I've also broken it into paragraphs. Here we go!

From the Gentleman's Magazine, Nov. 1747.

 Substance of several Letters, Published as Appeals to the Public, in a Dispute between Tho. Estcourt of Pinkney, Wilts. Esq. on one Part, and Mr. Styles and Lancelot Lee, Esqs. Of Coton, Shropshire, on the Other; also of a Pamphlet called, A Narrative of the Affair, by Mr. Crabwell.

 Mr. Styles charges Mr. Crabwell with having, by long importunity and artifice, debauched his sister, then married her, next attempted to poison her with laudanum;

afterwards married Miss Weatherby. unknown to his former wife, whom he also, by lies and slander, prevented from marrying Mr. Lee, a gentleman of great fortune &c.,

and enter'd into a confederacy with Mr. Fred Styles, that he should go to bed with his second wife, that he might catch them, and be furnished with a pretence to turn her out of doors.

(Pause for breath. So did Crabwell, after debauching etc Miss Styles, then ask the brother to seduce his second wife so he could return to the first? The mind boggles!)

Mr. Crabwell, in answer, says, that he long abstained from a criminal familiarity with Miss Styles, after he had it in his power; (so no lack of opportunity.)

that he at length complied to remove an indisposition which he thought would otherwise kill her;(she was dying of desire?)

and upon condition that, if she did not prove with child, he should be at liberty to marry any other woman;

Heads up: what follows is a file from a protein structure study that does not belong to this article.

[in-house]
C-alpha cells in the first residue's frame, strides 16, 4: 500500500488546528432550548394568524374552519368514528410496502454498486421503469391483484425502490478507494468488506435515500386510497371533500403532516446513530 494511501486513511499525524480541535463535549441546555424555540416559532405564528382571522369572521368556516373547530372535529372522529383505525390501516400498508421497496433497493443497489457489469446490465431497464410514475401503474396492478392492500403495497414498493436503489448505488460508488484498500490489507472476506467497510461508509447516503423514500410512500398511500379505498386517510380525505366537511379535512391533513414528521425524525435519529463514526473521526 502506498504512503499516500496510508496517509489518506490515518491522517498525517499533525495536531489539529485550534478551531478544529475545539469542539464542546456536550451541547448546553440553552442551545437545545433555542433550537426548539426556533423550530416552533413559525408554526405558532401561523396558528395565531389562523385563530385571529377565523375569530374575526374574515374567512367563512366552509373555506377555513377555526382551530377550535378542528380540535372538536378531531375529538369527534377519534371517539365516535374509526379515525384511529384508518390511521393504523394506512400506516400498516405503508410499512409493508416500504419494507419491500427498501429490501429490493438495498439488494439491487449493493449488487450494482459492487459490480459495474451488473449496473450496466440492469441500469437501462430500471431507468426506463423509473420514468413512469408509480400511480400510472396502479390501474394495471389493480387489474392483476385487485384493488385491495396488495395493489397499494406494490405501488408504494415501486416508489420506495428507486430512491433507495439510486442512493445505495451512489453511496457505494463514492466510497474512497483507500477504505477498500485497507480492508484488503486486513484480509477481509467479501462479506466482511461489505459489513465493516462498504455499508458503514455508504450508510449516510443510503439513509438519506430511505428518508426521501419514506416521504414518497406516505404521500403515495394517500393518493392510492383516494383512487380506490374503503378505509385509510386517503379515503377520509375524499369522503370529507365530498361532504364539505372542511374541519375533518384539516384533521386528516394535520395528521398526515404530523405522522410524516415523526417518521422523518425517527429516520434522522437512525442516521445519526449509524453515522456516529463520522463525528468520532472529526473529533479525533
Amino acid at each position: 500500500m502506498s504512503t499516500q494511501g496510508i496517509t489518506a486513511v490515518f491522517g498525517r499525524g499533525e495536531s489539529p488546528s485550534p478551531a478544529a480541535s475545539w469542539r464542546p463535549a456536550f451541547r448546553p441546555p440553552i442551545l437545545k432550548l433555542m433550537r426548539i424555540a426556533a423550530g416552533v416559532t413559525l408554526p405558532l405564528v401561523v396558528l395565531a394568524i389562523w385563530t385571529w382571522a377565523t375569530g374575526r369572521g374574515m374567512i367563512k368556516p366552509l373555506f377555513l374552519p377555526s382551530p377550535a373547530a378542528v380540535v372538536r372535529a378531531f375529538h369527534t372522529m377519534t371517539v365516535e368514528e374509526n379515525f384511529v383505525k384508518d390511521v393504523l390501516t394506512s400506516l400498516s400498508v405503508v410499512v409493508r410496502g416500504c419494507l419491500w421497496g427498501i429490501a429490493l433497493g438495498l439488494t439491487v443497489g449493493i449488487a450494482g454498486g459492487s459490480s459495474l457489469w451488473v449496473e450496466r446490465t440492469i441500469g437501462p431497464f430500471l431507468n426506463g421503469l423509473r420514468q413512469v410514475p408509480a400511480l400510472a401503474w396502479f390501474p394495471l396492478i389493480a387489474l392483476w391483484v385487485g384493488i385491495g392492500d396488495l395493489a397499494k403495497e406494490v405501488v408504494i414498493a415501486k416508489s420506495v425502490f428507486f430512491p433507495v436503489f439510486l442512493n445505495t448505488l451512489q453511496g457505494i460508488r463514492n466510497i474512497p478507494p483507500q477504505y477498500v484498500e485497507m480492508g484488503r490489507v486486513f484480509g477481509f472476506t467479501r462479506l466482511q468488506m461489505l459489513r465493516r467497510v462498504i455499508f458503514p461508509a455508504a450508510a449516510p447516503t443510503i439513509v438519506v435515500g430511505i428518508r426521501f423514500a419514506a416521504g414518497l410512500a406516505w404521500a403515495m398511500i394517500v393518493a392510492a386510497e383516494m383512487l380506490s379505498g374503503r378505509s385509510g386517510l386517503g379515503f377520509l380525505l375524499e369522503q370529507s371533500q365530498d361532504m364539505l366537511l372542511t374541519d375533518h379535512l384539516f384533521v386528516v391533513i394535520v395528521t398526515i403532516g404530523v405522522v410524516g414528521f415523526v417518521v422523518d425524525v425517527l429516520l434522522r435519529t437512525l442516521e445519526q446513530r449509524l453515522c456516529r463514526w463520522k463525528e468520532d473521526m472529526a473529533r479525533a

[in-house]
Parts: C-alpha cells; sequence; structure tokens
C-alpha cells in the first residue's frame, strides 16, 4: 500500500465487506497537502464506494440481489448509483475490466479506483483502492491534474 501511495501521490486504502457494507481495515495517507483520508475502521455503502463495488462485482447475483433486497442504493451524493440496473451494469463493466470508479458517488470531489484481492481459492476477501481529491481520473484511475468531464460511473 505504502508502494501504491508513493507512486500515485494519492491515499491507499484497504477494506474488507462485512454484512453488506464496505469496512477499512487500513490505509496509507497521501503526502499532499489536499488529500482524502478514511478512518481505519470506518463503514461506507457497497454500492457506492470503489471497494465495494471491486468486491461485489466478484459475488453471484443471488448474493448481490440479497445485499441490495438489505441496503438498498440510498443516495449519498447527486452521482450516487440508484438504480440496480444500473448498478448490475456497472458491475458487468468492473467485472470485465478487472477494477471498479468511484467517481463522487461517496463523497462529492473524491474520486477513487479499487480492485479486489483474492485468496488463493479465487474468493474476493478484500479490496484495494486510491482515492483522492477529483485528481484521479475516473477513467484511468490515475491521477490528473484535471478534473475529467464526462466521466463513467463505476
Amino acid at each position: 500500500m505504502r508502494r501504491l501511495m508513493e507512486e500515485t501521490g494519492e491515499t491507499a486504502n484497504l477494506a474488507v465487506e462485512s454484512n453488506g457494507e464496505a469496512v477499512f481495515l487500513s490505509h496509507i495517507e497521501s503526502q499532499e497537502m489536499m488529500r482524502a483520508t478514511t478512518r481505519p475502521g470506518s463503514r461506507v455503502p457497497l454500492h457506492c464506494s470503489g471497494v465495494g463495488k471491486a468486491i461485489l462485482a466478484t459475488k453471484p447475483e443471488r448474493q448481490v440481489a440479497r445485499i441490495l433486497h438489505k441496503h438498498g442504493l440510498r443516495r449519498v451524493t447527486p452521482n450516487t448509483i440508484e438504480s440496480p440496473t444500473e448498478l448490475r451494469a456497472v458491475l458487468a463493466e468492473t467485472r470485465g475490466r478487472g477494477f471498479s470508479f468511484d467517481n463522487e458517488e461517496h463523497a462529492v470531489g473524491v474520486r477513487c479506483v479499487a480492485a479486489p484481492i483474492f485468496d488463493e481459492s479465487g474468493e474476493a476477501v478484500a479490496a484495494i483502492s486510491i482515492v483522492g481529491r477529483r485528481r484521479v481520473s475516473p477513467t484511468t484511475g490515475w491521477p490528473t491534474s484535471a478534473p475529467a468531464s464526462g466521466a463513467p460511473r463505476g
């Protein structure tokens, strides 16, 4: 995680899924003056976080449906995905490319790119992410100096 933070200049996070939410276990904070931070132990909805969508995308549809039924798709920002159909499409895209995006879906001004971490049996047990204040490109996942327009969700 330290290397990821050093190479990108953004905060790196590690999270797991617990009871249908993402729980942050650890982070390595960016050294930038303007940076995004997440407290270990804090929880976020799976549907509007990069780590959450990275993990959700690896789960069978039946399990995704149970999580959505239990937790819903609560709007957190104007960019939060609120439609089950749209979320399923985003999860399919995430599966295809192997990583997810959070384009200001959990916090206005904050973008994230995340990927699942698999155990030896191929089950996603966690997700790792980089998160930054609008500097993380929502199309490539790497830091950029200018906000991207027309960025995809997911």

that no other marriage passed between them except his once reading over the marriage form, no one else present; (Just the sort of thing a gentleman might do on a rainy evening…. I assume Miss Styles was unaware of the need for witnesses.)

that he did advise her to take laudanum, but it was to compose her, when she had been 16 or 18 nights without sleep; (They're living together?)

that he can prove Miss Styles bought his wedding shirts, was consulted about the colour of a lining to his wedding suit, &c. and therefore knew of his intended  marriage with Miss Weatherby,

that he never endeavoured, by one act, to prevent her marriage with Mr. Lee;

that he once asked Mr. Fred Styles if he would go to bed with his wife, but it was with an intent to retort upon him, for his asking him if he would kill his brother. (I wish there was more clarity in pronouns. Styles asked Crabwell to kill another Styles, or another Crabwell, and why?)

It may be noted, however, that, in the pamphlet published by Mr. Crabwell, he admits that he owned to his mother-in-law, Mrs. Weatherby, his marriage to Miss Styles, and that, altho' amidst her endearments, and the tenderest circumstances, he press'd her for the last favour, she absolutely refused, except he would marry her, at least so as to make it lawful.

What do you make of that?

In a novel, I doubt I could believe it, but doesn't it suggest that Mr. Crabwell and Miss Styles haAscansmd a great deal of opportunity to make moral choices?

And who is Tho. Estcourt of Pinkney, Wilts. Esq? Or is that Mr. C________l, under deep disguise?

Ah-ha! A bit more research shows that the above account gave the name incorrectly. It was Thomas Estcourt Cresswell. (My Crabwell.) You can read an account, with the real names here.

My heroine's scandal in A Scandalous Countess is positively straightforward by comparison!